breachme.com where you can add something like:
url is specified, then your server running
breachme.com will go and grab the file from that url.
So...what happens if we do something like the following?
Well, if you haven't fool-proofed your server, then it's going to let the request user get the local file of the server.
Though this may seem "harmless" (primarily because its an example) the problem is that it allows users to send commands for the server to execute. And so, though the user may not have access to
breachme.com's internal network...the server running it sure as hell does. And if you're executing commands THROUGH the server...guess what? Now you can ask the server to give you things like all of the contents of an S3 bucket that it has access to.
That being said, all we know from Capital One is that they've accepted that it's their fault and that they've closed the hole. Whether it was through SSRF or some other means, unless they give us more, we won't know. The reason is that, contrary to the classic Hollywood Hacker going through a gauntlet, sometimes companies just leave their doors open.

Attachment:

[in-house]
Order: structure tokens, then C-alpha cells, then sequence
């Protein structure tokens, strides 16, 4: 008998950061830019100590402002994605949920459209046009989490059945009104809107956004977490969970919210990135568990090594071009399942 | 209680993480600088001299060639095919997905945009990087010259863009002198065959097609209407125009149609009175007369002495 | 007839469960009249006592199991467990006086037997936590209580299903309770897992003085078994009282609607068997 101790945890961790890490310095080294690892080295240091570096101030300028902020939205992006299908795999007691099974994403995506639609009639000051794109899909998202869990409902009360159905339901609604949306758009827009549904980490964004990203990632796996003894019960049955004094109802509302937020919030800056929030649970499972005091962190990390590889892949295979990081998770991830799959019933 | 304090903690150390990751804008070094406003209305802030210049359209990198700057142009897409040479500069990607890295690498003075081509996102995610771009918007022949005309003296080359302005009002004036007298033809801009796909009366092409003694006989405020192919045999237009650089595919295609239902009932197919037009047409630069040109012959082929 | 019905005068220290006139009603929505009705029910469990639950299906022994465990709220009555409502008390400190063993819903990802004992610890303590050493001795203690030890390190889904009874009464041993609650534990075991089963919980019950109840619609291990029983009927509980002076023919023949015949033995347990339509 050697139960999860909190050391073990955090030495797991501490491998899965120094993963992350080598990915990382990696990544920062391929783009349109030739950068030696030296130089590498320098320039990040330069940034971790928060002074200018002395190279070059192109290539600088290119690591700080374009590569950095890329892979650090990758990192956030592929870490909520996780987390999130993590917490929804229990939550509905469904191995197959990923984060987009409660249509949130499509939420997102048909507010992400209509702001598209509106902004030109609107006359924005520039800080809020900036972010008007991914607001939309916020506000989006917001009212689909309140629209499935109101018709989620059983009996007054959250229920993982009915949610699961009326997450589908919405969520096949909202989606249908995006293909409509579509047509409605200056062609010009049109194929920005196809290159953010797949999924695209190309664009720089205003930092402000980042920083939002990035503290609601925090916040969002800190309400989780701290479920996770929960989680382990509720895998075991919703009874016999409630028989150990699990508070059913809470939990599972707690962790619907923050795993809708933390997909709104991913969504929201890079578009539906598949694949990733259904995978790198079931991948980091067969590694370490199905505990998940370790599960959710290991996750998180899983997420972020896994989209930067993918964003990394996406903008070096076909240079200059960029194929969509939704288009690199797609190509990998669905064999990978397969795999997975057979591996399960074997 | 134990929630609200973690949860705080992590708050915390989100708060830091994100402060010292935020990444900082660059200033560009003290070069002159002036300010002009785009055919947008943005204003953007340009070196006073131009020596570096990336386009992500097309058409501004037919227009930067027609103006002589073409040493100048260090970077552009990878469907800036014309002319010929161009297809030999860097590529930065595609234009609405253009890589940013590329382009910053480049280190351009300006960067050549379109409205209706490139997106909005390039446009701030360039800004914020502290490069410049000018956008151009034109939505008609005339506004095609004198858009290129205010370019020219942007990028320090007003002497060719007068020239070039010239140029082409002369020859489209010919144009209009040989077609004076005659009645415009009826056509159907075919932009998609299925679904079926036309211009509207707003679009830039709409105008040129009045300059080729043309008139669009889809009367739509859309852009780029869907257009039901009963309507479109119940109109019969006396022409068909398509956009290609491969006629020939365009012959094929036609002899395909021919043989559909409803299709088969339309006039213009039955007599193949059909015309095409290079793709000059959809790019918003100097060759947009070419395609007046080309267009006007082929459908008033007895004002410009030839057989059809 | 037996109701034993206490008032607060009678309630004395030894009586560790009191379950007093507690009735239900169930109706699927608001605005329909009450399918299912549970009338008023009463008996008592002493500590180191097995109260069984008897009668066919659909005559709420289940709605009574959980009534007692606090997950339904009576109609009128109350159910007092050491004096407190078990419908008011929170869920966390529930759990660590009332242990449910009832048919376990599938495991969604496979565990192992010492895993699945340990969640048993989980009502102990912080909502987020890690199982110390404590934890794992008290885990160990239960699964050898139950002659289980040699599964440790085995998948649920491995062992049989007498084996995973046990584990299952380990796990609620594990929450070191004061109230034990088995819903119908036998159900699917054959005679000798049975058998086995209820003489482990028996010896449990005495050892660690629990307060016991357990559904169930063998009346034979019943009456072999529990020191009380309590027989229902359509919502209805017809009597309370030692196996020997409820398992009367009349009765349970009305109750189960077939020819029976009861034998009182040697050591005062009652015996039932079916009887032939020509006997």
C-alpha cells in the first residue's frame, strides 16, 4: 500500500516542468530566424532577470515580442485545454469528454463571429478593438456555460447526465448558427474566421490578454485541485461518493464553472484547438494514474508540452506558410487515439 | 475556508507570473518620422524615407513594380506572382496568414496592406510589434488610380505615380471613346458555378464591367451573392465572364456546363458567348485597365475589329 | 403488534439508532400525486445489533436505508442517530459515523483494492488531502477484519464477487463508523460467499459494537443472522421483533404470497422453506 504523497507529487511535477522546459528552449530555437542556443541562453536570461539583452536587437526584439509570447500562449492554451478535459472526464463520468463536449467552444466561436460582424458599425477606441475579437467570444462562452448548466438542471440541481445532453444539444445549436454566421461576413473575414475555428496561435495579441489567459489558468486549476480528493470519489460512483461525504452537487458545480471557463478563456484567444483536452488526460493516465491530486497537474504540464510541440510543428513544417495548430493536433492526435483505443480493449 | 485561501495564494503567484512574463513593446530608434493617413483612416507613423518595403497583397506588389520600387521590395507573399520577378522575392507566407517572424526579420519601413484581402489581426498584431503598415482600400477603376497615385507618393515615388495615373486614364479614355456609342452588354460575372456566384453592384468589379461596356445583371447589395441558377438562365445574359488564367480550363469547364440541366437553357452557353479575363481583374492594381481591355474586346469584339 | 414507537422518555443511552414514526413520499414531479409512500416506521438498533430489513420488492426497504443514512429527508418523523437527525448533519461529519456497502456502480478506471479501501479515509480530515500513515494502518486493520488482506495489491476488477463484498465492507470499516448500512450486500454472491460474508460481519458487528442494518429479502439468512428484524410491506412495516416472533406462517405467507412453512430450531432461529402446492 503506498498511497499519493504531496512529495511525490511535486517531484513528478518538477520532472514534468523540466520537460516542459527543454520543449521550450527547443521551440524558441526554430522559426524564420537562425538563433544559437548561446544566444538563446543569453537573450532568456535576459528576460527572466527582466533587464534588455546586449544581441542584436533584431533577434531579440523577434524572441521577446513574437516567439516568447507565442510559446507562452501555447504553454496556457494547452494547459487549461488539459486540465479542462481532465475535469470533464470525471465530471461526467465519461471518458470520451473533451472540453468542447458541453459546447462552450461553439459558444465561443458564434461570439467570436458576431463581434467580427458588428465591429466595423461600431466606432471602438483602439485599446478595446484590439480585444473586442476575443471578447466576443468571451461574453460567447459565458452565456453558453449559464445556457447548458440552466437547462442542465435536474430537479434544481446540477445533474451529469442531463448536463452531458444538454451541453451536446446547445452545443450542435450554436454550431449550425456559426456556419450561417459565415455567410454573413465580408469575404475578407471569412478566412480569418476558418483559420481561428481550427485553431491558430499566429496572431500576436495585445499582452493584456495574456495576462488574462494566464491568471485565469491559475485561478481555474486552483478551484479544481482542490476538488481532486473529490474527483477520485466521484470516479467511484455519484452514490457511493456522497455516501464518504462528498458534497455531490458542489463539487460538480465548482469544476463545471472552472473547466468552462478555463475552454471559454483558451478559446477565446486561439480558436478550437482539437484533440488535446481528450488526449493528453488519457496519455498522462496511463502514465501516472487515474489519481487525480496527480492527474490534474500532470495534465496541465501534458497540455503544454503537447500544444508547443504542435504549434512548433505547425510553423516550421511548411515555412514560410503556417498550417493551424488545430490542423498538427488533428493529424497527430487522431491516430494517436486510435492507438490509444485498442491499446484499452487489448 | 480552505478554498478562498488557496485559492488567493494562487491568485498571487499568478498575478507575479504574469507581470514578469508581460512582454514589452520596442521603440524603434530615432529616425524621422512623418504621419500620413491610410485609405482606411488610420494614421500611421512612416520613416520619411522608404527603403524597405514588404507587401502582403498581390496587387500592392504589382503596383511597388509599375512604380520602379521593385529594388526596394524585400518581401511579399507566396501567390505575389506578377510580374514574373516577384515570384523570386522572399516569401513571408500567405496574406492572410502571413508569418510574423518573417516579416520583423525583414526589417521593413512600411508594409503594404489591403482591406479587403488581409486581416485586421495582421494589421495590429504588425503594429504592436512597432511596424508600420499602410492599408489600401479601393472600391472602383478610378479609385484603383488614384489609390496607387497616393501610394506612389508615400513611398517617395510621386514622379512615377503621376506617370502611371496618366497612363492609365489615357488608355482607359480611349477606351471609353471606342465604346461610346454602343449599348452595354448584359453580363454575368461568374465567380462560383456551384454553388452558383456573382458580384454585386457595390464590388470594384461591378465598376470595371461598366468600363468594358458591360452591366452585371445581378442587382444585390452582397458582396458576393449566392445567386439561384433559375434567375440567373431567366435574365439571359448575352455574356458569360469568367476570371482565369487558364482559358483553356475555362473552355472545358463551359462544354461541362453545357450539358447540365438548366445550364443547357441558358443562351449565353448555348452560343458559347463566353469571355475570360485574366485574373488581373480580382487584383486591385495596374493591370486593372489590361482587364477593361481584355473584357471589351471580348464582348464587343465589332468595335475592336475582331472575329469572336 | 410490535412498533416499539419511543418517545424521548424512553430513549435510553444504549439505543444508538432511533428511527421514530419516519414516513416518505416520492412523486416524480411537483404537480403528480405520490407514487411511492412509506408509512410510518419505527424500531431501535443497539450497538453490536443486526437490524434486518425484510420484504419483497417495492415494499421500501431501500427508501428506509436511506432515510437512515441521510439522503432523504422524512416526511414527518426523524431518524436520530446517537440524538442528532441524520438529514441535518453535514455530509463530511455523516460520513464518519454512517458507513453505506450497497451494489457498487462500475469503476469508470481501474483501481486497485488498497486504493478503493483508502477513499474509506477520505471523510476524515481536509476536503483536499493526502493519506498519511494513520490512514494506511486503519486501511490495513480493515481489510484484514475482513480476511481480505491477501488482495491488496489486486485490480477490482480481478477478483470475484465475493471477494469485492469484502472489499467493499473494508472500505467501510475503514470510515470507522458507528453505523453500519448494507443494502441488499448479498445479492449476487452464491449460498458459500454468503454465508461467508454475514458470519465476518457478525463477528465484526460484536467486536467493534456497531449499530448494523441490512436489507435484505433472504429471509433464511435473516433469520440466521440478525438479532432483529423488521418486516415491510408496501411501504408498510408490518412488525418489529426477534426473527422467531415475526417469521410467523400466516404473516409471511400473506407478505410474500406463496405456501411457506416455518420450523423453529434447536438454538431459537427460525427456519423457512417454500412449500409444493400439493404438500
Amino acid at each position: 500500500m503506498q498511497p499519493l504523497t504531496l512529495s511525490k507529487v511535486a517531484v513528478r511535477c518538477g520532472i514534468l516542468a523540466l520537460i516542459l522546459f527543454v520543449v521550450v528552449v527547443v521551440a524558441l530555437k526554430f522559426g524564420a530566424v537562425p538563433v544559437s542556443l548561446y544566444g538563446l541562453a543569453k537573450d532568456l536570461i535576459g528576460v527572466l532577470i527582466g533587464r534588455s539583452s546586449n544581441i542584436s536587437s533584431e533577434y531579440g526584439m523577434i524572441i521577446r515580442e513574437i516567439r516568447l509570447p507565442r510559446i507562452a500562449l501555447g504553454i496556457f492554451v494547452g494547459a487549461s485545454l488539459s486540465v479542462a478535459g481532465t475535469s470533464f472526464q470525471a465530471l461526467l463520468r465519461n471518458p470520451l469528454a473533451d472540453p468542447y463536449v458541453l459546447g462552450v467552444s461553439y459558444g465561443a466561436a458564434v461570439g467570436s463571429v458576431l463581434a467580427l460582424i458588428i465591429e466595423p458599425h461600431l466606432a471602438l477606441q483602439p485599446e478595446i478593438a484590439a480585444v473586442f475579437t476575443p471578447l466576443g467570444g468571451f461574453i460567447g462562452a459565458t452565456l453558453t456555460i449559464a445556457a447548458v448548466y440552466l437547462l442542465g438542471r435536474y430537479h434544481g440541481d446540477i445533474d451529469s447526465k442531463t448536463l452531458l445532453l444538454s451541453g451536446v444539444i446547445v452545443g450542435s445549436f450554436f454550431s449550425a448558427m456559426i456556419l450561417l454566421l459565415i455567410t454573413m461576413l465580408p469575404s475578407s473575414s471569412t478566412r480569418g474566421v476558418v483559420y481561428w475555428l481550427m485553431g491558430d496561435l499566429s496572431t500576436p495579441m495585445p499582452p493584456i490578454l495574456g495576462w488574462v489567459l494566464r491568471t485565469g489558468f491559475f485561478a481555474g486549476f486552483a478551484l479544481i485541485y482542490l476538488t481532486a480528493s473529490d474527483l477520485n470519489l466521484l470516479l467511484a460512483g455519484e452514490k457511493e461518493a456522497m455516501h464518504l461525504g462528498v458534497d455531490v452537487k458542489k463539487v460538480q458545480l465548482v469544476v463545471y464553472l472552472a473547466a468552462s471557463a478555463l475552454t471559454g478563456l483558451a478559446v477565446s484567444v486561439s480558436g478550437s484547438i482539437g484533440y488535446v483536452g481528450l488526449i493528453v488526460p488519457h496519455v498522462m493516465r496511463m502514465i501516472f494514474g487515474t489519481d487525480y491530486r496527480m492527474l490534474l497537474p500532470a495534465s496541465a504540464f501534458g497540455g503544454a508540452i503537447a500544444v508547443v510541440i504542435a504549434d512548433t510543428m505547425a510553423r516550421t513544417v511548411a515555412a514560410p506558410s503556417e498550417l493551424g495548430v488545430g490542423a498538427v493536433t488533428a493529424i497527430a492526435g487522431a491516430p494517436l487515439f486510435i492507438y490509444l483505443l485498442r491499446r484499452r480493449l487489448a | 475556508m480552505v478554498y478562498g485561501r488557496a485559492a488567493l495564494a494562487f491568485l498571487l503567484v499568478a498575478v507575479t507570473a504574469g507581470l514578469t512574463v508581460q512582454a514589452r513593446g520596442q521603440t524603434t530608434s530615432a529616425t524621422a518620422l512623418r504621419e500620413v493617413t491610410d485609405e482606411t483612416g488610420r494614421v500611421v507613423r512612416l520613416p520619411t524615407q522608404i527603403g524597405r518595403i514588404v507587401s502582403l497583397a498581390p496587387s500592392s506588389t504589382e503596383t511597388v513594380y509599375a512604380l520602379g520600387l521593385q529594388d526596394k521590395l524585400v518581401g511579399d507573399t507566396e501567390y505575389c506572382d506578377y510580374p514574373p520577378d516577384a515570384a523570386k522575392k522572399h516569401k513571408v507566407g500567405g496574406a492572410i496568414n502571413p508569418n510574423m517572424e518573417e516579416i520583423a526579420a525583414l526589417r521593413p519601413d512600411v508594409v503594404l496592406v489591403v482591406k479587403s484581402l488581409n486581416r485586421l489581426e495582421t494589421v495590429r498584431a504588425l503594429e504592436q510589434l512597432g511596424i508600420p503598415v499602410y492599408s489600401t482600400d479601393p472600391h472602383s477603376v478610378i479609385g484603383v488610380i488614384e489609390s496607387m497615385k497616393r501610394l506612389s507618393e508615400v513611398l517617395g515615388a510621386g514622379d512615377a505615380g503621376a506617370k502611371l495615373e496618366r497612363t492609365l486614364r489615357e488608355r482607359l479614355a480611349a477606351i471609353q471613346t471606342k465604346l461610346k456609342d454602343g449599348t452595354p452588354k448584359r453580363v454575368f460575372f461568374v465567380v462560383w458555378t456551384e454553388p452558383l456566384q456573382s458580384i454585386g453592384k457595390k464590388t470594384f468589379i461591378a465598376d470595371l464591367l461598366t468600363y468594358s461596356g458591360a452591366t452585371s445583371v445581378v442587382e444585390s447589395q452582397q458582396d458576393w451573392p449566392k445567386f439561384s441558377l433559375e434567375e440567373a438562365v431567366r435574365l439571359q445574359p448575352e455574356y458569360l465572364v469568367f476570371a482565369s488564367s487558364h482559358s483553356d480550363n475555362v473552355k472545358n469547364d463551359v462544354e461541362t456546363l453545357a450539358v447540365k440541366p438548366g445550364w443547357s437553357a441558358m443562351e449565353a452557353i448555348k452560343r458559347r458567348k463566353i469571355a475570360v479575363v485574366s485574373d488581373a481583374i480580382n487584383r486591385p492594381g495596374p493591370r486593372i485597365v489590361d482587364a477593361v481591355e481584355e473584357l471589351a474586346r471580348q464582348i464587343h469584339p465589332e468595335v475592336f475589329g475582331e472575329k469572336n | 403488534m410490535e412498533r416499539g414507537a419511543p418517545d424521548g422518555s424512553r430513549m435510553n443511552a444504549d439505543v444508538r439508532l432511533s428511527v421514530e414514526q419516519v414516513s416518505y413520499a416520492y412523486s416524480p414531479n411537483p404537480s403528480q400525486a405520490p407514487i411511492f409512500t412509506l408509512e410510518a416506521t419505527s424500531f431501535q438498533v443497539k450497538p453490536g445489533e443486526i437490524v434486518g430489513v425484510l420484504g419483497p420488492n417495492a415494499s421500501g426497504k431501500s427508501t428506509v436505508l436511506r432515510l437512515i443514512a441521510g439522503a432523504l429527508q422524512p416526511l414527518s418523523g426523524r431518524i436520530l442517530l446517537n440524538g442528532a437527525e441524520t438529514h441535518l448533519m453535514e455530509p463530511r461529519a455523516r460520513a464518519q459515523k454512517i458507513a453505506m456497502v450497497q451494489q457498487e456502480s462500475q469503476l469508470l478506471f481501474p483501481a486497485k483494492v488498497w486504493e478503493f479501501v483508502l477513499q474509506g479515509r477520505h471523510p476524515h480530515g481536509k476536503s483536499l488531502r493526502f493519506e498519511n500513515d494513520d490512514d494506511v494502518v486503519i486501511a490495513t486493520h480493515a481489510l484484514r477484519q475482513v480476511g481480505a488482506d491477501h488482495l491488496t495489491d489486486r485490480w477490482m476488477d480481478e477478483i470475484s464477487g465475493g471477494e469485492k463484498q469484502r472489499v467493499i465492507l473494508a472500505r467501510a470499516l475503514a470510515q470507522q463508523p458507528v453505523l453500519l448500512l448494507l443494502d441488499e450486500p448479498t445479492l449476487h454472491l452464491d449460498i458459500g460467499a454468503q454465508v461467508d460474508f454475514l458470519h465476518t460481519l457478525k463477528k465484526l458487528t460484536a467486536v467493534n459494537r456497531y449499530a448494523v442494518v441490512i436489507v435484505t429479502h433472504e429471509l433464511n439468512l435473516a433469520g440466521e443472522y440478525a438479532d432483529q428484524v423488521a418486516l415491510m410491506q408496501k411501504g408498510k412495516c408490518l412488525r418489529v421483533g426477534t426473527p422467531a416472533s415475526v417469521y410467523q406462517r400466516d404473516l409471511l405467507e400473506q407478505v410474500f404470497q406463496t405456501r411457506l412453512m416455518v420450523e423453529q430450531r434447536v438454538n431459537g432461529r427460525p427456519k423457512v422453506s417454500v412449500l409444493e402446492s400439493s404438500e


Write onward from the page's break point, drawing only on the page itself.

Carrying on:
Stone said that while Capital One missed the firewall vulnerability on its own, the bank moved quickly once it did. That certainly was helped by the fact that the hacker allegedly left key identifying information out in the open, Stone said.
And so there's the first thing to do - know what your firewalls allow
Keep a policy or process in place to ensure that ONLY what should be open is open. If you're using AWS resources like Security Groups or Network ACLs, obviously something as simple as a checklist can go a long way...but since many resources are created through automation (i.e. CloudFormation), one can also automate the auditing of these things. Whether that's a home-baked script that looks through what you're creating for crappy openings or something like working in security review during your CI/CD process...there's plenty of simple options to avoid this.